2024 General Assembly Session

On May 13, 2024, the General Assembly passed and Virginia Governor Glenn Youngkin signed into law a biennial state budget with historic investments in child care services for Virginia families.

The state budget includes over $366 million in Fiscal Year 2025 (FY25) and over $461 million in FY26 in state funds for slots in the Child Care Subsidy Program, Mixed Delivery, and Virginia Preschool Initiative. Together, these investments result in over $1.1 billion in funding for child care slots in 2025 and 2026.

In addition to these these historic child care investments, Governor Youngkin signed into law the following priority legislation, championed by the Partnership:

  • H.B. 419 (Del. Bulova) / S.B. 54 (Sen. Locke) to help ensure sustainable stable child care funding
  • H.B. 1277 (Del. Laufer) to improve and streamline the background check process to address child care staffing shortages while upholding the safety of Virginia’s children.

Quality, affordable childcare impacts children, families, and our communities.

Over the last few years, Virginia has made significant progress in expanding child care access and choice. However, temporary federal funding will end in the coming months and, without further action, tens of thousands of children and families will lose access to child care. Increased state investment in quality child care services is critical to supporting school-ready children, work-ready parents, and thriving communities and economy.

The Problem:​

With the loss of temporary funding and without intervention, 35,600 children will lose access to child care services in Virginia.

The Facts:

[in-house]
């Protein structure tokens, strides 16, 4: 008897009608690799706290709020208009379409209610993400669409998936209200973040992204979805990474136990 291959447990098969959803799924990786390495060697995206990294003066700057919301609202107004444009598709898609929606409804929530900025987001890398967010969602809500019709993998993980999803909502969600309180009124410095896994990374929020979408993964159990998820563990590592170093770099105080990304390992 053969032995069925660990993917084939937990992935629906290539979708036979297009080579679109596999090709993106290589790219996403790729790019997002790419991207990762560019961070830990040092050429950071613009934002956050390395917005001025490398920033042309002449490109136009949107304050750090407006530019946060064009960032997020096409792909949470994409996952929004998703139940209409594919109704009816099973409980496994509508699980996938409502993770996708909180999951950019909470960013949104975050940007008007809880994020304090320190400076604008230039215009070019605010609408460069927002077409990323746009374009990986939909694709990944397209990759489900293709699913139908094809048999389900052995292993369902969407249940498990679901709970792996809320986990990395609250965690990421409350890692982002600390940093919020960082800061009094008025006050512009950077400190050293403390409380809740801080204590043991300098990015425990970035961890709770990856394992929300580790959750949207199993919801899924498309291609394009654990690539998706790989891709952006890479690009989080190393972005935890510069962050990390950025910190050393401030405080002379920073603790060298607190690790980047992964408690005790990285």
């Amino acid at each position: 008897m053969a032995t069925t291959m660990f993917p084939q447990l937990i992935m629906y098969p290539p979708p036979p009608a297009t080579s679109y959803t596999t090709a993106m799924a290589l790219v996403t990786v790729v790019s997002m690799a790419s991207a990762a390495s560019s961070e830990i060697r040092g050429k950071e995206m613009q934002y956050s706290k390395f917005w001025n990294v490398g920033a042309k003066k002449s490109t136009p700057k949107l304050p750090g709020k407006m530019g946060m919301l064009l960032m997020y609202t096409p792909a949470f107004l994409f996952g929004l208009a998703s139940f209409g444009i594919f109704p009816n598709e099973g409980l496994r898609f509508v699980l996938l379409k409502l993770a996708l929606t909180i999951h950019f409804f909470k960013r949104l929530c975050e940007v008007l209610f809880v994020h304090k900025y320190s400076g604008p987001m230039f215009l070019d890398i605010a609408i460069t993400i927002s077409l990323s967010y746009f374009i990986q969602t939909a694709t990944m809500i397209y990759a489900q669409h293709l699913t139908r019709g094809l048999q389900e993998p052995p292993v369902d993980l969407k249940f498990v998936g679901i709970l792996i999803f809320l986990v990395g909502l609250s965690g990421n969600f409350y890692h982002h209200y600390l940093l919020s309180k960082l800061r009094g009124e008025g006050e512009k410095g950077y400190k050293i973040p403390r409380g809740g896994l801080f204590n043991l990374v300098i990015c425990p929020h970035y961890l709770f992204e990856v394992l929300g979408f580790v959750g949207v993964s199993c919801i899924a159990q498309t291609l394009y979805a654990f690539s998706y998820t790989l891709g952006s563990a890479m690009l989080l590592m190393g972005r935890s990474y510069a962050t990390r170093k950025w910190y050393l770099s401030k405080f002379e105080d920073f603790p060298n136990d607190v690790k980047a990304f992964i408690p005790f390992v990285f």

of Households Priced Out

According to a recent report from the Joint Legislative Audit and Review Commission, infant childcare is already unaffordable for 85% of Virginia households. 

$3.1 Billion

Lost Annually in Virginia

The lack of accessible and affordable infant-toddler care in Virginia costs taxpayers $3.1 billion annually in foregone wages, lost productivity, and unrealized tax revenue. 


of Kindergarteners
aren’t School-Ready

In 2022-23, 40% of kindergarteners (56% for students from low income households, 67% for multilingual learners) did not meet benchmarks as they started the school year.

The Solution:


To fully realize the potential of Virginia’s children, families, and economy, policymakers must make sustained investments to maintain and support increasing parent demand for affordable, quality childcare services for Virginia’s working families.

Proven Benefits of Child Care Investments:

Gotta Have Childcare

Increased School Readiness

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Children Lifted from Poverty

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Increased Family Disposable Income

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Steady Workforce Participation

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Reduced Retention and Special Education Costs

Gotta Have Child Care?

Here’s How You Can Help:

Supporting Organizations: